time-series graph of the NODC Global Ocean Heat Content Anomalies from the start of the dataset (1st Quarter of 1955) to present (2nd Quarter of 2011). The quarterly data for the world oceans is available through the NODC in spreadsheet. While there was a significant increase in Global Ocean Heat Content over the term of the data, Global Ocean Heat Content has flattened in recent years.

‘Sedition laws being misused’

Times of India – Rights activist Binayak Sen, on Sunday, appealed to the citizens of Lucknow to participate in a campaign launched by the Peoples’ Union of Civil Liberties (PUCL) against sedition laws. Sen, who was in the city to speak on human rights violations, demanded repeal of sedition laws saying they are being used to suppress the voice of common people. Read Article

Indian border ‘stateless’ demand citizenship rights

Independant – Hundreds of effectively stateless people trapped in enclaves on either side of the border between India and Bangladesh are demanding the immediate implementation of an agreement to allow them to receive citizenship. Read article

Afghan truck bomb hits US troops in Wardak

BBC – Almost 80 US troops have been injured and two Afghan civilians killed by a suicide truck bomber on a military base in the eastern Wardak province. None of the injuries are life-threatening, Nato says. Rockets were also fired at the US military base in Bagram. Read Article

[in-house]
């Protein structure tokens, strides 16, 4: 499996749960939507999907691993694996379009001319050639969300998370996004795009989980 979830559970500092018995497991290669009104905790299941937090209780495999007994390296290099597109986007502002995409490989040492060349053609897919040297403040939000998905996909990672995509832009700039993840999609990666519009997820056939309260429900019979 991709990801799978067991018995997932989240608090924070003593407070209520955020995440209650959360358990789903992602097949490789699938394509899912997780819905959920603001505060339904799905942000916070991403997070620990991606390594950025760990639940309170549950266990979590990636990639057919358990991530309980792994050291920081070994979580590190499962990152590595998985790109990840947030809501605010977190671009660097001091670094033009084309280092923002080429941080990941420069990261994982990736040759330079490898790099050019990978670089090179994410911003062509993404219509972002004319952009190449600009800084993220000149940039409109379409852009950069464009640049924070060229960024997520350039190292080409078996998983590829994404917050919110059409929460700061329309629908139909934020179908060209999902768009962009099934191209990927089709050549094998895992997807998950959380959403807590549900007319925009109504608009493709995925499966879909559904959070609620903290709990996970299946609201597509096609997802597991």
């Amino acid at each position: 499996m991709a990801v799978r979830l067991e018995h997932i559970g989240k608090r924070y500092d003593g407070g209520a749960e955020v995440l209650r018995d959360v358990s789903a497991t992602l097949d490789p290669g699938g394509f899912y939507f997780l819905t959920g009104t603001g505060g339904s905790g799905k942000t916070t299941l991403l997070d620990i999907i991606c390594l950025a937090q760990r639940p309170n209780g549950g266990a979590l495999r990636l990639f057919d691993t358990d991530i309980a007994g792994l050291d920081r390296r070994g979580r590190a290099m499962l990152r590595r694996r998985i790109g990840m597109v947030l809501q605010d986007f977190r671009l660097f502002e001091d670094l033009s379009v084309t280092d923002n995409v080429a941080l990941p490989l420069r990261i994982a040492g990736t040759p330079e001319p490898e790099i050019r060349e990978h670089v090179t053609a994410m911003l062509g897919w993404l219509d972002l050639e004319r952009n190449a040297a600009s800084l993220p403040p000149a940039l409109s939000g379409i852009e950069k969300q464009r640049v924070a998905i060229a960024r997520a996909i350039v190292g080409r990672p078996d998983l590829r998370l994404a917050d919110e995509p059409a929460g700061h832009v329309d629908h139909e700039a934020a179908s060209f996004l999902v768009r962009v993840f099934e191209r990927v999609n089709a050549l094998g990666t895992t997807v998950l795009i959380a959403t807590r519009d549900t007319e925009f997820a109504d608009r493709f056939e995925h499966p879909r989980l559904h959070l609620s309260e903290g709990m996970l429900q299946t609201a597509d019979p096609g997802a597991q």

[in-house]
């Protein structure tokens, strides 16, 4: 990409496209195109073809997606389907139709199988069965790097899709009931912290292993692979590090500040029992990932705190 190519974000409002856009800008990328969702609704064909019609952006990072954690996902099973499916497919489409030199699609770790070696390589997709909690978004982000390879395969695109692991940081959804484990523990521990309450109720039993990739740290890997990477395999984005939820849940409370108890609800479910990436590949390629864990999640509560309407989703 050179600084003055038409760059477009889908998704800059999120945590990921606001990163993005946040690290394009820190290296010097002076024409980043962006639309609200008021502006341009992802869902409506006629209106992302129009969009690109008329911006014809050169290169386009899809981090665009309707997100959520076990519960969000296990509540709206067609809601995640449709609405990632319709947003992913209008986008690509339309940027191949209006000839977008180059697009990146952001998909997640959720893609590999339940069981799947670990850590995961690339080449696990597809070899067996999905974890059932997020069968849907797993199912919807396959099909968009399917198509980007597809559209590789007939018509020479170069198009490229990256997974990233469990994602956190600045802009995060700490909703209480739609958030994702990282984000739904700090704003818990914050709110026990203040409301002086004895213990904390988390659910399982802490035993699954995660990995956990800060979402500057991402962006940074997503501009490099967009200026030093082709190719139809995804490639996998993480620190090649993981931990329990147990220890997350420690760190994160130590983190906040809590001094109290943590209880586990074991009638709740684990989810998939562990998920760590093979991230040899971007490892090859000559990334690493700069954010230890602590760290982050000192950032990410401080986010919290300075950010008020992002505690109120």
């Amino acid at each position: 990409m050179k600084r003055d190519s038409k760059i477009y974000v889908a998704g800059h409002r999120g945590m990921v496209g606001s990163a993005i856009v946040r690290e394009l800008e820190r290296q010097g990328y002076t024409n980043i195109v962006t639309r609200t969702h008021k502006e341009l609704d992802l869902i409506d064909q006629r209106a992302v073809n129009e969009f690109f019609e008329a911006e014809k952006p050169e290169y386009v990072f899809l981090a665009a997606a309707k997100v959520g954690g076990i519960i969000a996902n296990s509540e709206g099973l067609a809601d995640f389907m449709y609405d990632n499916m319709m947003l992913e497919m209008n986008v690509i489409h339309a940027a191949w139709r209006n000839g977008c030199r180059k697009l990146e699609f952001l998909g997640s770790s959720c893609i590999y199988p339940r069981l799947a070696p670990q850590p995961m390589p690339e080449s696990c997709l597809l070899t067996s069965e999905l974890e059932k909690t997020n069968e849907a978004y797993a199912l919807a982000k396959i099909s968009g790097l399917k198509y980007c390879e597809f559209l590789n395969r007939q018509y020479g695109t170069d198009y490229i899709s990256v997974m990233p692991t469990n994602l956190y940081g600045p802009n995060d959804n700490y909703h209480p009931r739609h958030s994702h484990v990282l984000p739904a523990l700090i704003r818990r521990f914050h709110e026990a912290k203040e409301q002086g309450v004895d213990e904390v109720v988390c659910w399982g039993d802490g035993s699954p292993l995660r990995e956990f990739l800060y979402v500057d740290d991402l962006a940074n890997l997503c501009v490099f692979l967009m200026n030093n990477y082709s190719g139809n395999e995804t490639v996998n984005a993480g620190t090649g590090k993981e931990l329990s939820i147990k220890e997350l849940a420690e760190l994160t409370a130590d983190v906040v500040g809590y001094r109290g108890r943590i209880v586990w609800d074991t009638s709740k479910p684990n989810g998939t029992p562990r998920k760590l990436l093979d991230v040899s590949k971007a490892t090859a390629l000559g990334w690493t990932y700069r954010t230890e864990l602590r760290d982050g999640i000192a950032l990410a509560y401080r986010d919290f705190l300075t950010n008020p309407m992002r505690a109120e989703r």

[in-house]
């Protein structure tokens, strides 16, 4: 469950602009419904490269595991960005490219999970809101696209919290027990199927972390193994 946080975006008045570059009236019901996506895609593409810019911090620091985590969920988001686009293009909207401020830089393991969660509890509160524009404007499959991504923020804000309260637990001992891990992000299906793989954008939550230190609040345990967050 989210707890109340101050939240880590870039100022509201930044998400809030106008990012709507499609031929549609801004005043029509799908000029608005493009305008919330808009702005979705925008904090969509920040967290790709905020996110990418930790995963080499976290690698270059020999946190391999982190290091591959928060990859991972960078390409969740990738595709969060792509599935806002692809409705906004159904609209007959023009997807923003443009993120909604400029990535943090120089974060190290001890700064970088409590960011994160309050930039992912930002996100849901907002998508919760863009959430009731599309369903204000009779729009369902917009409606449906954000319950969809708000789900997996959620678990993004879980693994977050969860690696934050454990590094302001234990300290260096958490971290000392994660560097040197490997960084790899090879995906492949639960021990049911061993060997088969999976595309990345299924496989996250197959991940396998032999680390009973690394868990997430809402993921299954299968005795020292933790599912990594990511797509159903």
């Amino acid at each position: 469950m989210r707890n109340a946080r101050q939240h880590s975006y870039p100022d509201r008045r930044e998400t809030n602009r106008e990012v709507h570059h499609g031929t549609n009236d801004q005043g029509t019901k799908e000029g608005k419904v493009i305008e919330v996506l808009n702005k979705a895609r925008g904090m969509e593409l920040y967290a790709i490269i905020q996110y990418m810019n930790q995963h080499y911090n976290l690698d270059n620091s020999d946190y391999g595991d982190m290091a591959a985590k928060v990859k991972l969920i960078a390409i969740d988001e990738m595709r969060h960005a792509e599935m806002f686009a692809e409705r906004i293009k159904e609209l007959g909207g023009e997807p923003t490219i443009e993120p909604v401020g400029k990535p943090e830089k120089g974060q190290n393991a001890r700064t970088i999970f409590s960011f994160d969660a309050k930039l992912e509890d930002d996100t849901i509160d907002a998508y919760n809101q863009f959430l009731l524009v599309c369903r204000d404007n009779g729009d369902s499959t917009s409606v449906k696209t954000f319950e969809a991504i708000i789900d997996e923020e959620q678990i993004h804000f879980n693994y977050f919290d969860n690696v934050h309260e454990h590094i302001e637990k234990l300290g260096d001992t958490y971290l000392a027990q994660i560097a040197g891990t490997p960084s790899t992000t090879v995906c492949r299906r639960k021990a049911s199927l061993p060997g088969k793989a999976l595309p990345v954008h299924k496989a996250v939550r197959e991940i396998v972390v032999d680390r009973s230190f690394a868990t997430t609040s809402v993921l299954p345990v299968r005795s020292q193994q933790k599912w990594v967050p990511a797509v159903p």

Asian Stocks Slide Toward Lowest in a Year on Concern Greece May Default

Bloomberg – Asian stocks fell, with the benchmark index set for its lowest close in a year, amid speculation Greece may be nearing a default on its sovereign debt, bolstering concern that the crisis will spread. Commonwealth Bank of Australia, the nation’s largest lender by market value, retreated 4.1 percent. Read Article

Bahrain professor sacked for human rights activities

Irish Times – Defending human rights can be a perilous task. It has cost Abdulla Alderazi his job as a professor in the University of Bahrain and threatened his personal safety. Last month he received a letter of dismissal from the university informing him of their decision, “for reasons of my activity”, he said. In Dublin this week for a conference held by Frontline, an international organisation that supports defenders of human rights across the world, Prof Alderazi expressed an unshakeable desire to continue his work as secretary general of the Bahrain Human Rights Society. Read Article